What Does Inert Gas Mean?
An inert gas is a gas that does not form chemical reactions with other chemical substances and therefore does not form chemical compounds.
Traditionally, the term has been used to describe the seven elements in group 18 of the periodic table:
- Helium (He)
- Neon (Ne)
- Argon (Ar)
- Krypton (Kr)
- Xenon (Xe)
- Radon (Rn)
- Oganesson (Og)
Safeopedia Explains Inert Gas
The term “inert gas” is somewhat of a misnomer, as these gases can, in fact, be reactive under certain conditions. As such, in the context of chemistry and materials science, these gases are generally referred to as noble gases. The term “noble” has historically been used in chemistry (and prior to that, in alchemy) to describe the reluctance of certain metals to react chemically, and the term “noble gas” is used to connote that same reluctance.
Nitrogen's Status as an Idle Gas
Although it is not technically an inert (or noble) gas, nitrogen is often referred to as an inert gas because it shares the same low reactivity and reluctance to form compounds that noble gases do. Certain gaseous compounds, such as carbon dioxide, are also commonly referred to as inert gases for this reason.
Toxicity and Combustibility
Due to their very low reactivity, inert gases are nontoxic and noncombustible. This makes them preferable to use in many situations in which other gases would be unsafe.
They can also be used to prevent or suppress unsafe reactions. For example, inert gas fire suppression systems work by displacing the oxygen that is needed to sustain a fire, which can limit the spread of a fire or even extinguish it altogether. The use of inert gas fire suppression systems is very common in workplaces where electrical fires pose a significant risk.
Workplace Uses of Inert Gases
Inert gases are used in workplaces for a number of purposes. Many of these uses are not focused on safety; however, they are also used as an important safety tool, such as in the fire suppression systems discussed above.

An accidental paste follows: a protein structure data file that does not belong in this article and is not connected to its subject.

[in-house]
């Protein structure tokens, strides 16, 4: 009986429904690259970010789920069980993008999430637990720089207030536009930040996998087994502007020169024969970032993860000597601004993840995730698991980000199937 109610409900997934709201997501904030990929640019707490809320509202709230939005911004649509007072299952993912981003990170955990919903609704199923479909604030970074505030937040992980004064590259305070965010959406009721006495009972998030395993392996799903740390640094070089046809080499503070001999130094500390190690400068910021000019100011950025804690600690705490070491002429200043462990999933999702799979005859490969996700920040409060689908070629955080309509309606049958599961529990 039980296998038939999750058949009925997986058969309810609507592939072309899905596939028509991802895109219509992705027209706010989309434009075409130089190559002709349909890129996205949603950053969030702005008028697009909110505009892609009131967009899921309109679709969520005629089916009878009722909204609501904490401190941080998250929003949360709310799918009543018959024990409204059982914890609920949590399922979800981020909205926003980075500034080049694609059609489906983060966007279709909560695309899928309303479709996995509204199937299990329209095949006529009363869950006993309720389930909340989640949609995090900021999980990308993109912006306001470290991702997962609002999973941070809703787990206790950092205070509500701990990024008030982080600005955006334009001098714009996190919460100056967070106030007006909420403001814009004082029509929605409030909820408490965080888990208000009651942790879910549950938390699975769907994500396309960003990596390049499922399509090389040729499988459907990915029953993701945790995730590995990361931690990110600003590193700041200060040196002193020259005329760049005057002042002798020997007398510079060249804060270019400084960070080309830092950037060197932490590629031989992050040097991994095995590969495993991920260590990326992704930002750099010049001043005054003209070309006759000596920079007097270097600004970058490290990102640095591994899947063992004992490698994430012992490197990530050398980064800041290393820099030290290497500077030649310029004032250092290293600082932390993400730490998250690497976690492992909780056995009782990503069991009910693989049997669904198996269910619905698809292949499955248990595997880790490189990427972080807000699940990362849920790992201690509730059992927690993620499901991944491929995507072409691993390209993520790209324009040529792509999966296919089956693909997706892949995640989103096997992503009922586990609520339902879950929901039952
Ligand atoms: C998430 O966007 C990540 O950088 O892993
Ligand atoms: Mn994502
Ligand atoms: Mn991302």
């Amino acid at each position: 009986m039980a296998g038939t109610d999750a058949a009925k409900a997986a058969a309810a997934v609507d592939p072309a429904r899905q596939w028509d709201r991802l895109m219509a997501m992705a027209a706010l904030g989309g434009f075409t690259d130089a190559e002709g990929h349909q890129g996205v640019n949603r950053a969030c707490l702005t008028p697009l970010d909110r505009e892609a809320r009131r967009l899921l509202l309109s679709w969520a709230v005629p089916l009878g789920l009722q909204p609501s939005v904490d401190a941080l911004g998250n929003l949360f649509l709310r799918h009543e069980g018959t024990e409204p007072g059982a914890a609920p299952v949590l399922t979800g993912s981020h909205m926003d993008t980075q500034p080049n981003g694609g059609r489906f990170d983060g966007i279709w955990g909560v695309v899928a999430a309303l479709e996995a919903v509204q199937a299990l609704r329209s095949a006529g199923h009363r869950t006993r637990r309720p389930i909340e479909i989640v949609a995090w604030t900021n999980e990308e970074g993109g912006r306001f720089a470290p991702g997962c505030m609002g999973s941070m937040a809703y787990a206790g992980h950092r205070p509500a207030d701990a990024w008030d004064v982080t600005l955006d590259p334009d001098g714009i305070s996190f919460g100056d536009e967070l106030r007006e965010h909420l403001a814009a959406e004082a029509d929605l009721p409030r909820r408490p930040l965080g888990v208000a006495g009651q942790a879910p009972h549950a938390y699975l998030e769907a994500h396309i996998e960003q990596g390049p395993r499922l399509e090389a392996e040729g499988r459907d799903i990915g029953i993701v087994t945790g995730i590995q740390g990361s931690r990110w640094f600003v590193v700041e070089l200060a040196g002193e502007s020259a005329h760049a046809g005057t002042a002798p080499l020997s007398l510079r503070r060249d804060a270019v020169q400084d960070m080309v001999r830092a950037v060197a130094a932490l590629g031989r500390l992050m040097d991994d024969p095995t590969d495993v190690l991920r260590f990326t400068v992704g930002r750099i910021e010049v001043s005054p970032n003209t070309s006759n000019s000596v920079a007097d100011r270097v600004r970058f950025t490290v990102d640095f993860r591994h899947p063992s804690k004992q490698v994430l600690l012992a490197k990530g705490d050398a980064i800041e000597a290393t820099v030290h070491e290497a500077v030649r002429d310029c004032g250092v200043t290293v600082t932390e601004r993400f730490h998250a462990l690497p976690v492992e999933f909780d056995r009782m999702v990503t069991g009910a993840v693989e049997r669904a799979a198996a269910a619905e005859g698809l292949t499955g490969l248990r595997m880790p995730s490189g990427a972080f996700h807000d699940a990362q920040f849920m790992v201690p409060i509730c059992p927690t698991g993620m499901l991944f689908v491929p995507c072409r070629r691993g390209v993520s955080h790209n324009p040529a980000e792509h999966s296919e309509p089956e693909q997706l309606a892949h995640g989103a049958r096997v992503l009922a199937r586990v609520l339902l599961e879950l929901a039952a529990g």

Uses of inert gases that aren’t focused on safety include their use as a compressed gas. Numerous industries use inert compressed gases to operate specific pieces of industrial equipment, such as those that rely on pneumatic tools. While these uses aren’t explicitly safety focused, the use of an inert gas is often preferable, as it eliminates any danger that the gas will react if introduced into a potentially hazardous setting.
The use of compressed inert gases is not 100% safe, however. The primary danger associated with the use of a compressed inert gas is the danger of the gas tank or cylinder rupturing violently, which could potentially cause it to explode due to the sudden pressure release.
Certain types of welding and chemical process activities also use inert gases as “shields” to prevent unwanted chemical reactions. For example, metal inert gas (MIG) welding is a type of arc welding that uses inert gas as a “shielding gas” to prevent airborne contaminants from affecting the welding process. Argon and helium are the most common gases used for this purpose.
In addition to their use as a fire suppression tool, inert gases are also used in a variety of other safety-promoting contexts. For example, an inert gas system is a vital safety tool on oil tankers. Partially filled and empty oil tanks contain combustible vapors that can act as a major explosion hazard if they mix with sufficient quantities of oxygen. Inert gas systems prevent this by injecting inert gas into the empty part of the tank - this forces regular air out of the tank, removing the oxygen-rich conditions necessary for oil vapors to ignite.
Inerting Confined Spaces
Inert gases are also used to eliminate oxygen from confined spaces, such as certain sewers, that are at risk from combustible gases. This process, called “inerting,” generally involves using inert gases to purge combustible gases from the space. If workers need to operate within the inerted space, the lack of oxygen means they will need to use a supplied air respirator at all times.
The tendency of inert gases to displace oxygen-containing air from confined spaces is the primary danger associated with them. Inert gases are classified as asphyxiants, meaning if they’re used in poorly ventilated spaces, they can cause asphyxiation. It is therefore necessary to closely monitor the oxygen content of any enclosed space in which inert gasses are regularly used in order to prevent employees operating in the area from inadvertently suffocating.